PANAMA CITY, Fla. (WMBB) — As we rapidly approach the second anniversary of Hurricane Michael many in the Gulf Coast are focusing on hurricane delta.
And while preparation is needed a local group is hoping to bring attention and investment back to the Panhandle.
“We want to make sure that Hurricane Michael is not forgotten,” said former Florida Speaker of the House Will Weatherford. “There are still thousands and thousands of people whose lives have been turned upside down.”
Rebuild 850 was formed immediately after Hurricane Michael as a nonprofit, all-volunteer organization dedicated to encouraging donations, volunteers, visitors and investment to support the recovery of the Panhandle.
During a Wednesday news conference, Weatherford and former Speaker of the House Allan Bense, Senator Bill Montford, D-Tallahassee, and others called for help.
“Ultimately what the region needs to fully recover is investment,” Weatherford said. “And that’s private investment. Its not just public investment. We need business to come there. We need economic opportunity for people on the ground there. We need for it to flourish economically on its own.”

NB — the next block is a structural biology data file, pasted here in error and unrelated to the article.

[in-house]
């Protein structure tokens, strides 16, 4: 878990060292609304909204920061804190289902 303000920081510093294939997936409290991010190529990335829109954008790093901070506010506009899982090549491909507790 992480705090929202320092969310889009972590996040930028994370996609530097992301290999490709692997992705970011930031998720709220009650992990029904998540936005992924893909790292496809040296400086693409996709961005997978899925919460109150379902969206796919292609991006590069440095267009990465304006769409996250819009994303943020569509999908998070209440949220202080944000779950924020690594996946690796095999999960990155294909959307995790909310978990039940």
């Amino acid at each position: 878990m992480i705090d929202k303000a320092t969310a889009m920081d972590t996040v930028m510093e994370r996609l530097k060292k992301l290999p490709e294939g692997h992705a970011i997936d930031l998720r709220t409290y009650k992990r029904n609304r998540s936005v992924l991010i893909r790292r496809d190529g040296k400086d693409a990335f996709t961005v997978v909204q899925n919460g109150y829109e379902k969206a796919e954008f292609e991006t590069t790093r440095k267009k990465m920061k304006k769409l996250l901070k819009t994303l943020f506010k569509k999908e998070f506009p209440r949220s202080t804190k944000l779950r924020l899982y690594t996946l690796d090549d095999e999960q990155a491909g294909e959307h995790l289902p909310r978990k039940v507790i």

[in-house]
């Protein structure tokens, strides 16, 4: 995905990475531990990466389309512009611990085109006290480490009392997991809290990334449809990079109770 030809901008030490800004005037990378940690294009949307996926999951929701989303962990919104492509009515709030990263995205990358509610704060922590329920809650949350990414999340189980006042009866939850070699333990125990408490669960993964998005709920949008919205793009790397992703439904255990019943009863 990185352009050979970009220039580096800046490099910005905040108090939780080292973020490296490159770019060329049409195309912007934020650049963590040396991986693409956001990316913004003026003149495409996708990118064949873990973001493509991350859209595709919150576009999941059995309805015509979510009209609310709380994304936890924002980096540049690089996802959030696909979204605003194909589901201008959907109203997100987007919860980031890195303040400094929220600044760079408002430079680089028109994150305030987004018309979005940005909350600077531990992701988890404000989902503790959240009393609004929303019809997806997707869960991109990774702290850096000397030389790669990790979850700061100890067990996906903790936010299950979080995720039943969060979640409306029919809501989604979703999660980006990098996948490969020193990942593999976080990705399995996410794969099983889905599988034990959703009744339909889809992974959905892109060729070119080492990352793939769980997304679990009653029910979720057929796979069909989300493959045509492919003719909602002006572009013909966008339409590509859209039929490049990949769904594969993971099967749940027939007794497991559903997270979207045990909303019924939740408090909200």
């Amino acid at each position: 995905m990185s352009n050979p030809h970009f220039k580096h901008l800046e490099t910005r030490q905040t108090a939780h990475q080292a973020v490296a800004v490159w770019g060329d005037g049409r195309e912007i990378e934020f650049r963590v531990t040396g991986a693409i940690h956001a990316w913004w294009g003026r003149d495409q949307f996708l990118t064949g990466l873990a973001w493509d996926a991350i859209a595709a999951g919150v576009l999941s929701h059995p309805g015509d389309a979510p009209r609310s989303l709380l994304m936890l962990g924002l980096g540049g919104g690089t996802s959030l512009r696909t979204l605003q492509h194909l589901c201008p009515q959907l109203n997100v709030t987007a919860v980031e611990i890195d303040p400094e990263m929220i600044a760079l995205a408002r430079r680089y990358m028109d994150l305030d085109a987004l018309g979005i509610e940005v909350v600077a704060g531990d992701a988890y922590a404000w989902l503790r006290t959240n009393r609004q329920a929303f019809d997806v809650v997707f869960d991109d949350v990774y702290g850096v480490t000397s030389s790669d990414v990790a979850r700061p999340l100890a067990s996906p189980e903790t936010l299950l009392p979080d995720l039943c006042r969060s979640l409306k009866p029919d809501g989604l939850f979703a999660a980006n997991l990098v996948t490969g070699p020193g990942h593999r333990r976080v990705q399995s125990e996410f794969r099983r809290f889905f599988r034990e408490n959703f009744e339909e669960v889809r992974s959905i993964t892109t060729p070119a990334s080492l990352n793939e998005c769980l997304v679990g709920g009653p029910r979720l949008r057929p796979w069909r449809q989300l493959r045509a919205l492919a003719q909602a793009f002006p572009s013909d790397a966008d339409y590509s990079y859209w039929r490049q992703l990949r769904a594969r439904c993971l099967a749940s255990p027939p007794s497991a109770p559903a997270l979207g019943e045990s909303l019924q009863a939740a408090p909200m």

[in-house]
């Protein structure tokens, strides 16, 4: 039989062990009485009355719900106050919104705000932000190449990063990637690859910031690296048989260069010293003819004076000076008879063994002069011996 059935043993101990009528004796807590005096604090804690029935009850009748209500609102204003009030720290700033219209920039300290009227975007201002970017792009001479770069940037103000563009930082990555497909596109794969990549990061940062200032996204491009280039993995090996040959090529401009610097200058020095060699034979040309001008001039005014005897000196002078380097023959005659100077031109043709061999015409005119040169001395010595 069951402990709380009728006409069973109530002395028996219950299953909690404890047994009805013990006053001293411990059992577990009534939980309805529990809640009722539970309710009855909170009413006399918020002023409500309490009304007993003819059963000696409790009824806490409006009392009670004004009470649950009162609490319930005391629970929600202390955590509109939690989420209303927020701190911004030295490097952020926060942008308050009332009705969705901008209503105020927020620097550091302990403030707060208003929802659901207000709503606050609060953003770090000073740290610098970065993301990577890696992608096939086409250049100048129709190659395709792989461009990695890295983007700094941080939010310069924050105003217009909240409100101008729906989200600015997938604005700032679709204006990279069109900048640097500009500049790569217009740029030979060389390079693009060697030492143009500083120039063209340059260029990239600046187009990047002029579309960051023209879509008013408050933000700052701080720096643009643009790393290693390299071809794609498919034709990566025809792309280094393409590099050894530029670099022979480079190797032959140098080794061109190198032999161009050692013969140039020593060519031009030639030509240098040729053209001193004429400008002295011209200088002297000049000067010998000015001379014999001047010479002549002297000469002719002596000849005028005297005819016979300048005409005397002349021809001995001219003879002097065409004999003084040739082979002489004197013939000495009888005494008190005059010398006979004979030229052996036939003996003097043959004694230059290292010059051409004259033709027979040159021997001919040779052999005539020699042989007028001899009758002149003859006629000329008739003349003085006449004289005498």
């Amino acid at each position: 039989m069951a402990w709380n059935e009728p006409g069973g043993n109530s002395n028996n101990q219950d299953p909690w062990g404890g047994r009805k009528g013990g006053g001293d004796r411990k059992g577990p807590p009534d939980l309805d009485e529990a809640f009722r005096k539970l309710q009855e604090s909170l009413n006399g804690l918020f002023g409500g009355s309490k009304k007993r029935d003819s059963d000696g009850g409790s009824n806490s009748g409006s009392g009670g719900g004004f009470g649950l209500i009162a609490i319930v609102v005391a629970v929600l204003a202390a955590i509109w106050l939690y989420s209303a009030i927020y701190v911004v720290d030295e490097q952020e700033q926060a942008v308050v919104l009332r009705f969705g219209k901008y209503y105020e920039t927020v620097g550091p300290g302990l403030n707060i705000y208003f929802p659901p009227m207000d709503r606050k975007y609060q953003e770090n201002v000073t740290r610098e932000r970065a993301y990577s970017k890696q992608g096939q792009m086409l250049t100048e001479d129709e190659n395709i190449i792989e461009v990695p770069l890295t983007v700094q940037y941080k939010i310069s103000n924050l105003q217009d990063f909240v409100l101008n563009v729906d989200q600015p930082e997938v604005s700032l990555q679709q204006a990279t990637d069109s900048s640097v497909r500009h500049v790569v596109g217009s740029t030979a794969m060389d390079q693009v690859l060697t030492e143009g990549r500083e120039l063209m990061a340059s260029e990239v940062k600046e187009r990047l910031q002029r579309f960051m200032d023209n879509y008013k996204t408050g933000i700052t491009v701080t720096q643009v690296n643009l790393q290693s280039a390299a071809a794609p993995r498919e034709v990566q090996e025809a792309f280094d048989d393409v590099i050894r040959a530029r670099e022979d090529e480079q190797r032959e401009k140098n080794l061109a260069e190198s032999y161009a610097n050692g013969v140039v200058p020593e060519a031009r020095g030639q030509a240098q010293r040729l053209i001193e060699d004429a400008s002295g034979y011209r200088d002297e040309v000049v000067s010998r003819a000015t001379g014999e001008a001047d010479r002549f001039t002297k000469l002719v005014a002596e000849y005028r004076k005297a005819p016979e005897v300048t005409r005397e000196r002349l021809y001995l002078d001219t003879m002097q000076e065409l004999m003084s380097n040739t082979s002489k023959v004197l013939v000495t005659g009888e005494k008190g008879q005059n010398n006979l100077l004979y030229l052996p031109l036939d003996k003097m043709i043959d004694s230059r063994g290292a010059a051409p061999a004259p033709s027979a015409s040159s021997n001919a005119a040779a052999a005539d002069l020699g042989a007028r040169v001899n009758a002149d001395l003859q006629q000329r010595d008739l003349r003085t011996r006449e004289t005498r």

The group also touched on several other issues faced by Panhandle residents in the wake of the storm. One of the biggest is the need for affordable housing.Craig fugate former fema administrator
“Housing has been a real challenge here,” said Craig Fugate, a former FEMA administrator. “Over 14,000 residents changed addresses just in Panama City.”
The group noted that some workers are still driving nearly 100 miles to their jobs because of the lack of housing. Meanwhile, when new homes are built, or re-built, they must weather the next storm.
“We need to build it for the risk we face,” Fugate said. “We need to figure out how to build back better and how to use our federal dollars to help folks that can’t afford that to make sure they aren’t left behind.”
The storm also caused issues in a wide variety of industries and forced some businesses to close
“What happened when Michael came through, it devastated the timber industry,” Montford said. “There’s still timber on the ground.”
The group said the pandemic has also slowed down a once booming recovery. However, the community is still moving forward and heavily damaged places like Mexico Beach are starting to see success.
“There’s still a lot of work to be done in Mexico Beach. But they’re gaining on it every day,” Bense said.